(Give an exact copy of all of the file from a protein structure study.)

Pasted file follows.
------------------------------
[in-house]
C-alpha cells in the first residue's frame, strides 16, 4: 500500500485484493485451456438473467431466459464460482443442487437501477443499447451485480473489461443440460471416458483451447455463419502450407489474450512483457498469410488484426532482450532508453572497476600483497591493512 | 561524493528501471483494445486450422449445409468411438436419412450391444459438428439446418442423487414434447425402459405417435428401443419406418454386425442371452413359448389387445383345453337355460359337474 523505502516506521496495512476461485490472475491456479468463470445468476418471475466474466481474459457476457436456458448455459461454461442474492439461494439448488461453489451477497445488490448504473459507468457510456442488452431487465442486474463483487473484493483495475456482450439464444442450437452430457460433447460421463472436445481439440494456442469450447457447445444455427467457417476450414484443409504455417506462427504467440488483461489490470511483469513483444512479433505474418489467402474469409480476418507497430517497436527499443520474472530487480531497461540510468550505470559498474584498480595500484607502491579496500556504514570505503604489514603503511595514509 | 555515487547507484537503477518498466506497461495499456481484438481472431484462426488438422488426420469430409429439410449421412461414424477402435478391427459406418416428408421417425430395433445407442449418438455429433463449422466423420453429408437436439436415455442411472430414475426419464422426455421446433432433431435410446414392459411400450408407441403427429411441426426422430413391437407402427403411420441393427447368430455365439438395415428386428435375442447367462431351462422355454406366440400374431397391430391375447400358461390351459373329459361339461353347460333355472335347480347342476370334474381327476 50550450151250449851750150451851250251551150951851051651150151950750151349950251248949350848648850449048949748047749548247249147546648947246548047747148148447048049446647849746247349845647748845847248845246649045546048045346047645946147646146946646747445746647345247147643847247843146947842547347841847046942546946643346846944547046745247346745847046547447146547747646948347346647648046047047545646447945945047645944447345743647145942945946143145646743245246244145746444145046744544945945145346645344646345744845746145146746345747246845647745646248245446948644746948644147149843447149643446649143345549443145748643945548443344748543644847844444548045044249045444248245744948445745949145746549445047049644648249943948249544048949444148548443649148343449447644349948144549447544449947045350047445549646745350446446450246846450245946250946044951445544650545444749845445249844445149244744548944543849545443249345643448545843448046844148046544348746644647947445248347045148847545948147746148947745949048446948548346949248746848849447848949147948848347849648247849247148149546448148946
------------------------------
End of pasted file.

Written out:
[in-house]
C-alpha cells in the first residue's frame, strides 16, 4: 500500500485484493485451456438473467431466459464460482443442487437501477443499447451485480473489461443440460471416458483451447455463419502450407489474450512483457498469410488484426532482450532508453572497476600483497591493512 | 561524493528501471483494445486450422449445409468411438436419412450391444459438428439446418442423487414434447425402459405417435428401443419406418454386425442371452413359448389387445383345453337355460359337474 523505502516506521496495512476461485490472475491456479468463470445468476418471475466474466481474459457476457436456458448455459461454461442474492439461494439448488461453489451477497445488490448504473459507468457510456442488452431487465442486474463483487473484493483495475456482450439464444442450437452430457460433447460421463472436445481439440494456442469450447457447445444455427467457417476450414484443409504455417506462427504467440488483461489490470511483469513483444512479433505474418489467402474469409480476418507497430517497436527499443520474472530487480531497461540510468550505470559498474584498480595500484607502491579496500556504514570505503604489514603503511595514509 | 555515487547507484537503477518498466506497461495499456481484438481472431484462426488438422488426420469430409429439410449421412461414424477402435478391427459406418416428408421417425430395433445407442449418438455429433463449422466423420453429408437436439436415455442411472430414475426419464422426455421446433432433431435410446414392459411400450408407441403427429411441426426422430413391437407402427403411420441393427447368430455365439438395415428386428435375442447367462431351462422355454406366440400374431397391430391375447400358461390351459373329459361339461353347460333355472335347480347342476370334474381327476 50550450151250449851750150451851250251551150951851051651150151950750151349950251248949350848648850449048949748047749548247249147546648947246548047747148148447048049446647849746247349845647748845847248845246649045546048045346047645946147646146946646747445746647345247147643847247843146947842547347841847046942546946643346846944547046745247346745847046547447146547747646948347346647648046047047545646447945945047645944447345743647145942945946143145646743245246244145746444145046744544945945145346645344646345744845746145146746345747246845647745646248245446948644746948644147149843447149643446649143345549443145748643945548443344748543644847844444548045044249045444248245744948445745949145746549445047049644648249943948249544048949444148548443649148343449447644349948144549447544449947045350047445549646745350446446450246846450245946250946044951445544650545444749845445249844445149244744548944543849545443249345643448545843448046844148046544348746644647947445248347045148847545948147746148947745949048446948548346949248746848849447848949147948848347849648247849247148149546448148946